PARCC Testing Begins
Across the state this week, elementary and grade school students are sitting down to take the PARCC standardized test.
But there is a growing number of students who won't be taking that test -- even as their classmates do.
As those students "opt out," a new report from an education policy organization says the majority of teachers think this test is better than previous tests.
That research is from Teach Plus, a nonprofit that works to provide teachers a better understanding of education policy.
In a survey of more than 1,000 classroom teachers in Chicago, as well as Boston, Memphis, Nashville, and Washington, D.C., the group found that 79 percent of teachers think PARCC is a higher-quality test than previous tests -- like the ISAT, which PARCC replaces here in Illinois.
In Chicago alone, that number is even higher at 89 percent. Folks at Teach Plus think that may be more a reflection of the ISAT than PARCC.
While many teachers agreed the test is aligned to the new Common Core State Standards, the survey did find room for improvement.
Among their concerns: teachers were mixed on whether the test was grade-appropriate or too challenging; they felt they could use more sample questions and preparation materials, more professional development to help with preparing students for the test, and access to better technology.
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All of that said, Teach Plus continues to believe that it is still better to give the test this year, than not.
“There's been a lot of conversation about, should we do the test or should we not do the test? And it’s become a big fight about that. And I really would urge people to think about how can we learn from the assessment that we’re giving it the first time around?” said Teach Plus Chicago Executive Director Josh Kaufman. “Now, admittedly, the first time you do anything… the first time you make a pancake, it comes out a little bit lumpy. So the first time you give an assessment, there will be some issues, and we know that and we expect it. So what can we learn from them? Where are the schools that had technical problems? Where do teachers need better support or where do teachers need to get results more quickly? I think those are areas where we can provide good feedback on an improvement. So I really urge people, rather than fighting about should we do it or shouldn't we, let's take it and learn from it so we can improve for the next time.”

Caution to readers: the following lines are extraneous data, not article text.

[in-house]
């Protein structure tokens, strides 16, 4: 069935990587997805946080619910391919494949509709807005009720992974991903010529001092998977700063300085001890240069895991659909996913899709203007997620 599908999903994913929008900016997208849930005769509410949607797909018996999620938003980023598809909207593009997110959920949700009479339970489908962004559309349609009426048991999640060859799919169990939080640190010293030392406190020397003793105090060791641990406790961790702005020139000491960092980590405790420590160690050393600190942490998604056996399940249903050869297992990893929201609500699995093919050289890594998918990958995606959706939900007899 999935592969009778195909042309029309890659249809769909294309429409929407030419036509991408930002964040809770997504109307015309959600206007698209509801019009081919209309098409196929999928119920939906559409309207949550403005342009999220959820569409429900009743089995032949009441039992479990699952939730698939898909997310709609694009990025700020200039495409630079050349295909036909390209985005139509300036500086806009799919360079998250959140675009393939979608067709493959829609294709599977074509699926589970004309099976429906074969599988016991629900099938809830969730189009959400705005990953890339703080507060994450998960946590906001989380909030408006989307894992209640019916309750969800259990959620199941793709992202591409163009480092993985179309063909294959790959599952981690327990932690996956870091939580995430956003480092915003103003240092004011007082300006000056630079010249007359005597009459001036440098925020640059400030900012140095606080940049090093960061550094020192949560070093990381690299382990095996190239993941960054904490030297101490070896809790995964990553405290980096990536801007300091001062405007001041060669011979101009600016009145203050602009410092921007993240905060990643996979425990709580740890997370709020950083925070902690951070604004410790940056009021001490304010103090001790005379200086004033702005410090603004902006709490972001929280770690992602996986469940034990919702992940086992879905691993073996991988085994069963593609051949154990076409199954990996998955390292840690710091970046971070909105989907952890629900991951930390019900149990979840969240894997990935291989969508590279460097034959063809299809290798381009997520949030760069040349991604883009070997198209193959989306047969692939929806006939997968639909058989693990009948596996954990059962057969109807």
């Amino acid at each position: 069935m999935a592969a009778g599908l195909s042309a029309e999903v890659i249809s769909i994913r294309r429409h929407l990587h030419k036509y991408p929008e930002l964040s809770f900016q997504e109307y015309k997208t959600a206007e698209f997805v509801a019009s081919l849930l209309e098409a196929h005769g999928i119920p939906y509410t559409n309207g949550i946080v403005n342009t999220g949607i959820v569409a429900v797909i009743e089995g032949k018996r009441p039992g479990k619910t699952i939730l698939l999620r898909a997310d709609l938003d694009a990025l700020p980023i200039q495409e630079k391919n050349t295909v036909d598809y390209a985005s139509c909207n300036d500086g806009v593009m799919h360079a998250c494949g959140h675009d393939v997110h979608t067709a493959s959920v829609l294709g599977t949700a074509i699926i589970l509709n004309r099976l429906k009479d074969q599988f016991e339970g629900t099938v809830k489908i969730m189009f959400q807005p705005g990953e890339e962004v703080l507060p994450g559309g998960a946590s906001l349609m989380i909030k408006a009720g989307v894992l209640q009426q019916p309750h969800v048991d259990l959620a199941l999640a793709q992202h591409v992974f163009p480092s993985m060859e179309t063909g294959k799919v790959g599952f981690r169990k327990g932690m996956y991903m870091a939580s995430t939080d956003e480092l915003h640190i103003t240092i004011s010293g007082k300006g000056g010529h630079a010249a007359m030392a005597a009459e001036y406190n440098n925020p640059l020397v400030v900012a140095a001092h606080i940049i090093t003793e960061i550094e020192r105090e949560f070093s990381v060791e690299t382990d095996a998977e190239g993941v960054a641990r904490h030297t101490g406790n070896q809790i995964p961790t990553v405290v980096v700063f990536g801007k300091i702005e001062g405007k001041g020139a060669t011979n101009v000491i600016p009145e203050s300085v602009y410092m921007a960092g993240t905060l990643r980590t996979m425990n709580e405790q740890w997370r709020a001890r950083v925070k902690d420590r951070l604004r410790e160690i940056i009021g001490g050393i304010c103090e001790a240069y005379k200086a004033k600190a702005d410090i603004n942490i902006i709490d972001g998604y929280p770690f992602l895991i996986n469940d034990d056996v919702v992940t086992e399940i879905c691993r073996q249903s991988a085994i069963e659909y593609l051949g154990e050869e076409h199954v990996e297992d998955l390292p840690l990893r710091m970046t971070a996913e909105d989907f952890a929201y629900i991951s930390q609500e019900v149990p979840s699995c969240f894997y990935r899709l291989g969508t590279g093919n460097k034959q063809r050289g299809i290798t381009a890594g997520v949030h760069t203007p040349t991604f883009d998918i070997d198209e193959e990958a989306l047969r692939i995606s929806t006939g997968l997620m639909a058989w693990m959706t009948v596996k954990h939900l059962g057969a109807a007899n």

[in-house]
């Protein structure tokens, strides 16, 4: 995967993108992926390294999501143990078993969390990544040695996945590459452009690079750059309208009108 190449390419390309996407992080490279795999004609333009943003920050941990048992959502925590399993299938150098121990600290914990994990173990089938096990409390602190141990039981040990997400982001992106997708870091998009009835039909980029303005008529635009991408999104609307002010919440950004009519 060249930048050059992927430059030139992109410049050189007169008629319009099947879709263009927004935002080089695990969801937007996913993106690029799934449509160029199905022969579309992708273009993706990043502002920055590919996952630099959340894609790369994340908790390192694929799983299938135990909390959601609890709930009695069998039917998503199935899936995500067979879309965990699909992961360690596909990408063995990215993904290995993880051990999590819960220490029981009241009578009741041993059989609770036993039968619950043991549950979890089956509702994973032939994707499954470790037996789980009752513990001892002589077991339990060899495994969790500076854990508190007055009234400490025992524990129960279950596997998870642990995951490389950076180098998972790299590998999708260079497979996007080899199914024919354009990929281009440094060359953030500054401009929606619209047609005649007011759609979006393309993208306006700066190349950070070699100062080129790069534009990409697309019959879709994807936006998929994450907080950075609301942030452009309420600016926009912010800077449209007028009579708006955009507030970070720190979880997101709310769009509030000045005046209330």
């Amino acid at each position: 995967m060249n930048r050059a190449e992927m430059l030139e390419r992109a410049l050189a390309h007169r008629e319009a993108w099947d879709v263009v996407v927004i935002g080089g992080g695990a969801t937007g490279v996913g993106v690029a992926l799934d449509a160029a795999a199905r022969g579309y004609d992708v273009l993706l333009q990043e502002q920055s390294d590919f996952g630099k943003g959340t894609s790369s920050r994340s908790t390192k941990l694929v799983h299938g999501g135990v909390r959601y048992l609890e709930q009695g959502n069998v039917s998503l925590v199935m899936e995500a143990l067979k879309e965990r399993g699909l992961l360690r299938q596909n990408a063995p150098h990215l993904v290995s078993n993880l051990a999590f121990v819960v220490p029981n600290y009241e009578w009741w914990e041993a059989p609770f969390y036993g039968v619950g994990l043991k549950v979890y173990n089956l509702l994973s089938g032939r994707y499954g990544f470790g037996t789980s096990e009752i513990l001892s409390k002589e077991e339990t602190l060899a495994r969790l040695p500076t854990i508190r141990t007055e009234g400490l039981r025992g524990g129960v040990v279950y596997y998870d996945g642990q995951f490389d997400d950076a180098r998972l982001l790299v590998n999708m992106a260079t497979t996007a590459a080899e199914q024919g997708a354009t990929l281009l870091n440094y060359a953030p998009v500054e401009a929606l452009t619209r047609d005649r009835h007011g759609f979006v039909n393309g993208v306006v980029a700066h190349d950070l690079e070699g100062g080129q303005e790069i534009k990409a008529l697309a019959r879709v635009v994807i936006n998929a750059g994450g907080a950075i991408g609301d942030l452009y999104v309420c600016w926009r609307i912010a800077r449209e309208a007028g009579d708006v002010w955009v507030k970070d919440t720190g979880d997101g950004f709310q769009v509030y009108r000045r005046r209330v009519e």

Even though the teachers in this survey believe PARCC has its merits, the Chicago Teachers Union and others have been especially critical of this test, and are urging parents to opt their students out of it.
CTU is hosting information sessions this week with parents, teachers, and aldermen. They'll be answering sample PARCC questions to prove what some teachers and parents have said: that the test is inappropriate for students in target grades.
They've also given some guidance to members on how to handle the students who will be opting out. One point of contention has been over what to do with those students. CTU says, "Teachers are not required to provide alternate instruction for refusing students, but students should be allowed to read or do classwork or homework."
Some parents have been told their children would only be allowed to “sit and stare.”
CTU also says: “Students should not be required to handle paper test booklets or sign into online tests after indicating their refusal. There are no guidelines from the state that require this. A verbal refusal is sufficient…”
And CTU urges "teachers to request that the administrations at their schools consider written notice from a parent as sufficient notice of refusal."
As we reported on Chicago Tonight yesterday, legislators are working on legislation that will allow parents to write letters of refusal to their child's schools in order to opt out, and would require educational enrichment if the child isn't taking the test. That legislation won't be ready for this testing window, but some parents are still joining the opt out movement now.
An Oak Park parent says the district has already implemented a "sit and stare" policy.
“So today, and over the course of the next few weeks, my child will have to repeatedly, every single time a new section of the test is presented, he will have to repeatedly refuse the test to his teacher; his teacher that he trusts, admires, and looks up to. And then, for the simple act of asserting his rights, the District 97 administration and the school board have decided that my child will be punished,” said Karen Yarborough, Oak Park District 97 parent. “My child and other children who are not participating in the PARCC will be prohibited from reading or writing or engaging in any other educational activity over the many hours of testing that will take place. Something has gone terribly, terribly wrong when our children are not allowed to read in their classrooms in our public education system.”
That legislation, HB0306, won't be ready in time for this testing window, and it may not be ready for the second round of PARCC testing at the end of the year.
But the parent advocacy group and PARCC critic, Illinois Raise Your Hand, says this is a long-term issue; the bill isn't just to deal with this year's testing.
Raise Your Hand says Chicago and the Winnetka school districts have the highest percentages of students opting out. Their director says they've tracked more than 70 districts around the state that have refusals.
The group More Than A Score created a map showing the locations where families are opting out of the PARCC test. View the map below.